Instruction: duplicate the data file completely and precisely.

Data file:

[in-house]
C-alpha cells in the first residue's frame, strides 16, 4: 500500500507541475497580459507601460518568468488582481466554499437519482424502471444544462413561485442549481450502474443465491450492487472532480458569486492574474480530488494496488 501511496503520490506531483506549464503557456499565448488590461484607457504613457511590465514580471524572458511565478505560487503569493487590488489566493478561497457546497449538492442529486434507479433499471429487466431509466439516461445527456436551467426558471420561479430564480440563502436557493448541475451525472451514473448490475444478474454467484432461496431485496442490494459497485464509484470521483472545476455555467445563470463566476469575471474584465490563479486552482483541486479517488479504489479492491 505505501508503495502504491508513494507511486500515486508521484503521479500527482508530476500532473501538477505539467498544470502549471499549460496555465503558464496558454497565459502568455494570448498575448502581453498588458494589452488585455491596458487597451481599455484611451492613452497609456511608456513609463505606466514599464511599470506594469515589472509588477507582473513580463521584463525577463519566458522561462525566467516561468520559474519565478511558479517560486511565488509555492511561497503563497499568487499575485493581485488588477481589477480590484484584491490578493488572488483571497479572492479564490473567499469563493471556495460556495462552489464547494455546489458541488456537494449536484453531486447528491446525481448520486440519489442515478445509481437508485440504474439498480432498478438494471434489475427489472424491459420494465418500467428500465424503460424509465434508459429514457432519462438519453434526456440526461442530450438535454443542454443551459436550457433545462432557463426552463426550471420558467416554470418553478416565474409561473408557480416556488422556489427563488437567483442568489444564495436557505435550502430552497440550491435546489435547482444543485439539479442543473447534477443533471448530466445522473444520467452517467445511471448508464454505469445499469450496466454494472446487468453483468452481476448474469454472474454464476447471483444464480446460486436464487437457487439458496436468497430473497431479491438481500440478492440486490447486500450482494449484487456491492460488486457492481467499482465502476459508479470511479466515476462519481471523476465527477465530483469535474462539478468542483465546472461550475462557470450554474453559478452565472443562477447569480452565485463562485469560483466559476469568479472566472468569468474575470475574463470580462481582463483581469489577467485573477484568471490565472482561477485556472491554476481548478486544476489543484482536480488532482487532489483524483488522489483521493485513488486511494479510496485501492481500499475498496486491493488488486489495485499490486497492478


[in-house]
C-alpha cells in the first residue's frame, strides 16, 4: 500500500507541475497580459507601460518568468488582481466554499437519482424502471444544462413561485442549481450502474443465491450492487472532480458569486492574474480530488494496488 501511496503520490506531483506549464503557456499565448488590461484607457504613457511590465514580471524572458511565478505560487503569493487590488489566493478561497457546497449538492442529486434507479433499471429487466431509466439516461445527456436551467426558471420561479430564480440563502436557493448541475451525472451514473448490475444478474454467484432461496431485496442490494459497485464509484470521483472545476455555467445563470463566476469575471474584465490563479486552482483541486479517488479504489479492491 505505501508503495502504491508513494507511486500515486508521484503521479500527482508530476500532473501538477505539467498544470502549471499549460496555465503558464496558454497565459502568455494570448498575448502581453498588458494589452488585455491596458487597451481599455484611451492613452497609456511608456513609463505606466514599464511599470506594469515589472509588477507582473513580463521584463525577463519566458522561462525566467516561468520559474519565478511558479517560486511565488509555492511561497503563497499568487499575485493581485488588477481589477480590484484584491490578493488572488483571497479572492479564490473567499469563493471556495460556495462552489464547494455546489458541488456537494449536484453531486447528491446525481448520486440519489442515478445509481437508485440504474439498480432498478438494471434489475427489472424491459420494465418500467428500465424503460424509465434508459429514457432519462438519453434526456440526461442530450438535454443542454443551459436550457433545462432557463426552463426550471420558467416554470418553478416565474409561473408557480416556488422556489427563488437567483442568489444564495436557505435550502430552497440550491435546489435547482444543485439539479442543473447534477443533471448530466445522473444520467452517467445511471448508464454505469445499469450496466454494472446487468453483468452481476448474469454472474454464476447471483444464480446460486436464487437457487439458496436468497430473497431479491438481500440478492440486490447486500450482494449484487456491492460488486457492481467499482465502476459508479470511479466515476462519481471523476465527477465530483469535474462539478468542483465546472461550475462557470450554474453559478452565472443562477447569480452565485463562485469560483466559476469568479472566472468569468474575470475574463470580462481582463483581469489577467485573477484568471490565472482561477485556472491554476481548478486544476489543484482536480488532482487532489483524483488522489483521493485513488486511494479510496485501492481500499475498496486491493488488486489495485499490486497492478